Creasy described the front yard of her Los Altos home. “I have the new black tomato… and I have red trellises with it to support it. On either side I have a deep purple basil and…white-blooming Asian chives.” Creasy paints the stakes for vegetable plants to match the color of the vegetable. She encourages beneficial insects by giving them plenty of blooms for nectar and pollen.
For a city like Charlotte, Creasy suggests replacing evergreen foundation plantings with edibles such as blueberries. “There's some blueberry bushes with beautiful fall color and it does not say in the Constitution that you have to have evergreens up against the house,” she said.
Renfrow Hardware owner David Blackley agrees and says more city dwellers are growing food in front of their homes. “If you're not looking for it, you don't realize (it's there), because it can be done very tastefully and sort of stealth-like,” says Blackley, whose old-time hardware store is in downtown Matthews. “All of a sudden you've got blueberries in your front yard, and why would you not?”
A bounty of vegetables
You don't need to convince Mattie Edwards that food belongs up front. The 82-year-old gardens her east Charlotte yard with a vigor that puts many younger gardeners to shame. Using a pitchfork, she hand-dug a 96-foot-long strip next to her driveway. She added chopped leaves and other compost to the soil until it was as rich and fluffy as chocolate cake.
Her bounty: “I grow half-runner (beans), I grow cucumbers, I grow squash, tomatoes, bell peppers,” she says. An old, treasured variety of field peas that Edwards has dubbed “Inheritance Peas.” Brussels sprouts. Collard greens. Cabbage. And oh yes, corn.
“With that one row of corn, I put in the freezer over 200 ears,” says Edwards, who also works full time in a public school cafeteria. “I put up maybe two bushels of tomatoes off of that.”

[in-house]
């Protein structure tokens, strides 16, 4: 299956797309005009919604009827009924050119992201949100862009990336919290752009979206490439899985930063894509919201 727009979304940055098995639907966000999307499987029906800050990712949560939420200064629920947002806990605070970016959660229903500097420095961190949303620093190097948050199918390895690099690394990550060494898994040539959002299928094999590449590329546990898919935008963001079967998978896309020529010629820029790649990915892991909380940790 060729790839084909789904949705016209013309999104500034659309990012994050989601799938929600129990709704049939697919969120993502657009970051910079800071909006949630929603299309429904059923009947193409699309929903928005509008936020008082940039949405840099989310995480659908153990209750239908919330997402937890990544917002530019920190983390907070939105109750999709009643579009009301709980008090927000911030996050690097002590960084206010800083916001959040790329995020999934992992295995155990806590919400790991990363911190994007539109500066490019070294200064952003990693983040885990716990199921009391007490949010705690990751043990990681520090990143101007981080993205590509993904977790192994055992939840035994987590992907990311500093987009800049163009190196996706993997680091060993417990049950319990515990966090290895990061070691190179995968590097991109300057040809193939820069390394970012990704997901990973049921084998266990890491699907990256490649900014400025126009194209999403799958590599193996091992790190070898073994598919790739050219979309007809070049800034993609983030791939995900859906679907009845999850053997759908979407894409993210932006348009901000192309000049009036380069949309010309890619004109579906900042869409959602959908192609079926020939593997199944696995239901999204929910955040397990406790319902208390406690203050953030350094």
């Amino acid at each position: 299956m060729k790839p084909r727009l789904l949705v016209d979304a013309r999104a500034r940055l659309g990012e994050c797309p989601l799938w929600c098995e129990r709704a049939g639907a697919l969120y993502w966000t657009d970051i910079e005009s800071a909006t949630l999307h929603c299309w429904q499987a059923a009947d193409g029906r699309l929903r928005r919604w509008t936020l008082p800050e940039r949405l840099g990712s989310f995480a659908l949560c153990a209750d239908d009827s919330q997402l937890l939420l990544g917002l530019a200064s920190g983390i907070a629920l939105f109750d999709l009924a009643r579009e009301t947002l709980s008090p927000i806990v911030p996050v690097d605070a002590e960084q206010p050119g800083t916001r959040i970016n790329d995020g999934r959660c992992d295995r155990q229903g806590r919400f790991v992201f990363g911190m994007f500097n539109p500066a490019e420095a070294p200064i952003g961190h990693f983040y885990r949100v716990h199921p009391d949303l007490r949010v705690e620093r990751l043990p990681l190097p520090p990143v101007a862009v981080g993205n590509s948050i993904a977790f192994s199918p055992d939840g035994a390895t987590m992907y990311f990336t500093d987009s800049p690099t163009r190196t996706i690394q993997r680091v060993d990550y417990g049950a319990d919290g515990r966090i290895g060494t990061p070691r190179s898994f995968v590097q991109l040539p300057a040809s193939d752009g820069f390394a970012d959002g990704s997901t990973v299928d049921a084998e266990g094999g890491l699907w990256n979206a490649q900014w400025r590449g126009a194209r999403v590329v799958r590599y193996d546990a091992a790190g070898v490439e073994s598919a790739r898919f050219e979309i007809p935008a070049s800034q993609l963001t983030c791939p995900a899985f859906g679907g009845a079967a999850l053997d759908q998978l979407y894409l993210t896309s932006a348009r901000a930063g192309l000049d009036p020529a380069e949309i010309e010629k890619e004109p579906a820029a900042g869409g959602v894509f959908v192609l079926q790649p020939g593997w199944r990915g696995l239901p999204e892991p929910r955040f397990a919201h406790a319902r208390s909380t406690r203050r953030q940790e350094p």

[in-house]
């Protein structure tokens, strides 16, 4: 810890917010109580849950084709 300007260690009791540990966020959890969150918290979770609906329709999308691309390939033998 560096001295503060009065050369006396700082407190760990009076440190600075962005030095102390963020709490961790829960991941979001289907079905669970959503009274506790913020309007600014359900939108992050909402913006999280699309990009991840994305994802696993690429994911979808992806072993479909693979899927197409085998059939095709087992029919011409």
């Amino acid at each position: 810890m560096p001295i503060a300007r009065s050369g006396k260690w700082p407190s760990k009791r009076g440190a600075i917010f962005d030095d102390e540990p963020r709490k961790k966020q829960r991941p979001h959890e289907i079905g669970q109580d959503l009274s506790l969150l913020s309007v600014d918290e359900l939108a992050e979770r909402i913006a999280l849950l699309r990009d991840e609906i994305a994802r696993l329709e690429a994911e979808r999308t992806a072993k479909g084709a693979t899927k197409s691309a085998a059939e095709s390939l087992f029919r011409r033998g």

What about the neighbors?
Of course, not everyone is a fan of edible front yards. An Oak Park, Mich. woman made national headlines last year when the city threatened her with jail time for refusing to remove her front-yard vegetables (the case has since been dropped). And Charlotte attorney Michael Hunter warns that most upper-priced Charlotte neighborhoods are governed by covenants restricting what residents can do with their yards.
Those communities, overseen by homeowners' associations, have rules that range from “very vague” to those that detail the length of grass or whether someone can make a “major landscaping change,” said Hunter, whose practice focuses on representation of condominiums and HOAs. Will and Katie Esser found some neighbors were a little unhappy about their up-front vegetables, so the southeast Charlotte couple made changes. They enclosed everything in a white picket fence and added an arbor with seating.
Of course, front-yard farmers face challenges other than public opinion. A herd of urban deer enjoys the Essers' garden – which includes peach, plum and apple trees – almost as much as they do.
But still, said Katie, it's worth it. “We've got potatoes, onions, garlic, squash, cucumbers and some tomatoes. Blueberries and red raspberries. We've got three little kids and they just go out and eat right off the plant,” she said.